BTS’ superstar Jungkook opened up about his success and how the ranking doesn’t really affect him.
While the latest release, “Butter” has been ranked at top of the Billboard Hot 100 chart, Jungkook noted that he “was never attached to rankings. But as good as it is and as happy as I am since we’ve kept setting records since “Dynamite,” it also feels like a burden,” he added.
“A huge number of people have given me recognition, so I’ve been going along thinking I have to work harder, but we did even better with “Butter” than with “Dynamite,” so I think I ended up feeling weighed down,” he explained. “That’s what I’m like. BTS is an amazing team, but maybe my problem is that I’m not able to keep up with BTS.”
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The 23-year-old singer also reflected on singing the intro of the song, “Butter.”
“Butter” just feels so good. It’s different from our usual style, so it felt different while recording. The song’s great, too. I love that, but it’s separate from that feeling of pressure. I mean, I hope BTS does even better, honestly. Lately, I’ve been thinking that that pressure means I need to do better. After “Dynamite” became number one on the Billboard Hot 100, it’s not like we’re being forced to try harder; it’s just my personal ambition. I think I can do better.
Jungkook also spoke about why he didn’t find “Dynamite” satisfying.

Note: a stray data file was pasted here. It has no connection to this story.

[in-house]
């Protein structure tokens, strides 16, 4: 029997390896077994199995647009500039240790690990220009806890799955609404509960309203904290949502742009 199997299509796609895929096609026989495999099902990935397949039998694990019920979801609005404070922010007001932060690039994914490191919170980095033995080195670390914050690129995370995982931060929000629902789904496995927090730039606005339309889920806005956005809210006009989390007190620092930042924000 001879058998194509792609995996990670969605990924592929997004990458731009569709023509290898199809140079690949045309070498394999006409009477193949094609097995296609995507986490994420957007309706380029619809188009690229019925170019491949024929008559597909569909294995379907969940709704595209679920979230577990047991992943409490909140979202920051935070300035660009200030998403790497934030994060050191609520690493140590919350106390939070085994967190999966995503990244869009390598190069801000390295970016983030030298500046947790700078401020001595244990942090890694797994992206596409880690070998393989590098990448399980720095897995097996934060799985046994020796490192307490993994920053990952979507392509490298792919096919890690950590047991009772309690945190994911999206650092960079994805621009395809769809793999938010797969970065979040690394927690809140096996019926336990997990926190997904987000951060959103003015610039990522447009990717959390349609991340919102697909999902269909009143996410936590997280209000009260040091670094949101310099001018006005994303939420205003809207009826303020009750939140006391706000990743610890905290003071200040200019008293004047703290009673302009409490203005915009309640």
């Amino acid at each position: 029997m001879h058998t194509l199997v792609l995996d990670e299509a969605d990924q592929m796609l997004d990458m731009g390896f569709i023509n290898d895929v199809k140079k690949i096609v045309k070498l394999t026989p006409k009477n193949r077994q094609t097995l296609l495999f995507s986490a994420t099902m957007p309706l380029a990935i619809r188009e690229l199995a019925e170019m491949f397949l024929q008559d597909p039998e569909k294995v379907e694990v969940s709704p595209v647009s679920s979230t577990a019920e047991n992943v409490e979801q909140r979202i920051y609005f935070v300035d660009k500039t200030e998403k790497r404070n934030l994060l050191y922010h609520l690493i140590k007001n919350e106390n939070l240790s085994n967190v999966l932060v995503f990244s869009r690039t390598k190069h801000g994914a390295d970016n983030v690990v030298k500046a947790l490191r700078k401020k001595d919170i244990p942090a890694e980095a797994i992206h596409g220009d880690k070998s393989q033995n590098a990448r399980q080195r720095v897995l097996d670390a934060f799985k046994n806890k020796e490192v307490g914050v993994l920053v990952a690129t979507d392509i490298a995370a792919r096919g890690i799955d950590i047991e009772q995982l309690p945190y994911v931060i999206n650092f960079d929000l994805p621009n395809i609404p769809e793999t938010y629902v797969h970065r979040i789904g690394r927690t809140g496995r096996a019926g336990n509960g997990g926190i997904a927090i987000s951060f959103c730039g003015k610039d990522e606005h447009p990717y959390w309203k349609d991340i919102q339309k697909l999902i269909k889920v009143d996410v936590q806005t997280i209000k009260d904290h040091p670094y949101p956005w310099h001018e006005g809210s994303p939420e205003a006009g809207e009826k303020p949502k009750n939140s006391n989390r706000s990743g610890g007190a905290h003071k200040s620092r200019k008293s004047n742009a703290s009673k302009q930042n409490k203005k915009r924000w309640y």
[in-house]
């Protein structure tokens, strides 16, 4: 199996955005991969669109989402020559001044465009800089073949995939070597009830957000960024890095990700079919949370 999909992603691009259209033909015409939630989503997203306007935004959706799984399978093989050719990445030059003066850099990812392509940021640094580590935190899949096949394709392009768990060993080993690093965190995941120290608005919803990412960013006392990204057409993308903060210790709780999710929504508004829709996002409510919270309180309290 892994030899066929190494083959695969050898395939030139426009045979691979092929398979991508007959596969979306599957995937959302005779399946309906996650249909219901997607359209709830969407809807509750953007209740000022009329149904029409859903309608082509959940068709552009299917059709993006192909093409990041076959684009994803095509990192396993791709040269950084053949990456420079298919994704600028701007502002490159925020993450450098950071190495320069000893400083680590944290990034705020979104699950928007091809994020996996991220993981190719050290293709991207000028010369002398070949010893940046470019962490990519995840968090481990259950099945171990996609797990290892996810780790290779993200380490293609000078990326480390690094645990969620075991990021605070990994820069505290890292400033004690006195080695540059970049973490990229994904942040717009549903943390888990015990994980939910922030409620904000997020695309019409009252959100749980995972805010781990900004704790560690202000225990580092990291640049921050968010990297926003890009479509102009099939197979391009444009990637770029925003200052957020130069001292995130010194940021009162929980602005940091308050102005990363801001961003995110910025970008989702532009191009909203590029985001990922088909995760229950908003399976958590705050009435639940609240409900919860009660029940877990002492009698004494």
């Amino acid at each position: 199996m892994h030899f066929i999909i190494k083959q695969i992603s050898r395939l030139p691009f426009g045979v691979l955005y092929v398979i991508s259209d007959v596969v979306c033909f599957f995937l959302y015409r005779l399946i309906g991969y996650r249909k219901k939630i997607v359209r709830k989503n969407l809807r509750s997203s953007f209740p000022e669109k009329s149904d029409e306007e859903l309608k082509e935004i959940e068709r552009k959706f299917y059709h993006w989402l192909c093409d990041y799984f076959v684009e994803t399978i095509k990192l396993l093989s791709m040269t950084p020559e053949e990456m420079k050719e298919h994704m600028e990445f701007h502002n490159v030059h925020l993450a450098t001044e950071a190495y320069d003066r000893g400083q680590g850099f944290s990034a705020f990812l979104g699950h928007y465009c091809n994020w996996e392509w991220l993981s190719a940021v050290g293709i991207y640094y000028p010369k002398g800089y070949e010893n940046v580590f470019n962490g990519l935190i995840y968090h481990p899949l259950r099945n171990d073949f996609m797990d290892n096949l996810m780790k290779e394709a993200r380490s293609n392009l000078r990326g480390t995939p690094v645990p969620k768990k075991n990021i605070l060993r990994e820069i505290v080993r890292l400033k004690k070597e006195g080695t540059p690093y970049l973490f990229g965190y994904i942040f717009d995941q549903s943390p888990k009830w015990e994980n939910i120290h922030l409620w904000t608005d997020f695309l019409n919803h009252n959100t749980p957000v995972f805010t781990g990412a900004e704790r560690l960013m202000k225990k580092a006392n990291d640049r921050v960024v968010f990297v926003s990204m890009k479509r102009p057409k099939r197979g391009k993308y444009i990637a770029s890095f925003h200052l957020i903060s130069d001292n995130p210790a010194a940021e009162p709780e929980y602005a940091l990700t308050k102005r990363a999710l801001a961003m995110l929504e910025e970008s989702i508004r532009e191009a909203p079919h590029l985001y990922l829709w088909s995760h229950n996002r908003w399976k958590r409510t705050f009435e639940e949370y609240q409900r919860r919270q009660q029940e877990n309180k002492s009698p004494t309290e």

“I couldn’t express everything I wanted the way I wanted to,” he said. “When I listen to the remixes, I think about how I could’ve sung it differently. Like, “Aw, man! If only I could do it again!” (laughs) I got some things from singing “Dynamite,” like, I’m not quite there yet. So I try to practice singing at least an hour every day, no matter what. Any singer who’s been at number one on Billboard for six weeks had better be really good at singing. That’s what I think.”
He also reflected on singing in English and in the Korean language.
“Sometimes you have to bear down a little on your words to talk in Korean,” he explained. “Plus I’m from Busan, so I speak in a little bit of a low voice. I don’t have that when I use English, though, so it’s like there are pros and cons. It’s easy to use your head voice when you sing in English as well, but it can be uncomfortable, while in Korean if you try to sing higher using your head voice, it can sound a bit nasally sometimes. But at the same time, it can be hard to break old habits when I sing in English since I’ve always been singing in Korean.”
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The singer explained the difference between “Dynamite,” “Butter” and “Permission to Dance.”
“Butter” is really bouncy, as you know. It’s a little deep, it’s got a driving beat, it’s rhythmical. And before I record, I listen to a recording with guide vocals, and then when I go to record, I have to keep all these characteristics in mind and mix them together with my own style properly in this subtle way. I think it’s seriously an intuition. (laughs) I had a hard time when we were recording, obviously, and when I first did it, my voice didn’t sound right, so I had to keep looking for the right voice. I think the most important thing is to really nail the voice you want to use first, and so is figuring out how to make it your own. In “Permission to Dance,” for instance, I sang it more the way I wanted than the style the guide vocals had.”
“Everyone’s voice has to sound different, so it can be overpowering if I copy the guide too much when I sing. So sometimes I follow what I’m thinking of exclusively. I was thinking about how I should sing the first part of “Permission to Dance,” and when I went to record it, even Pdogg, the producer, told me, “It’ll work best if you go with your own voice, your own style.”
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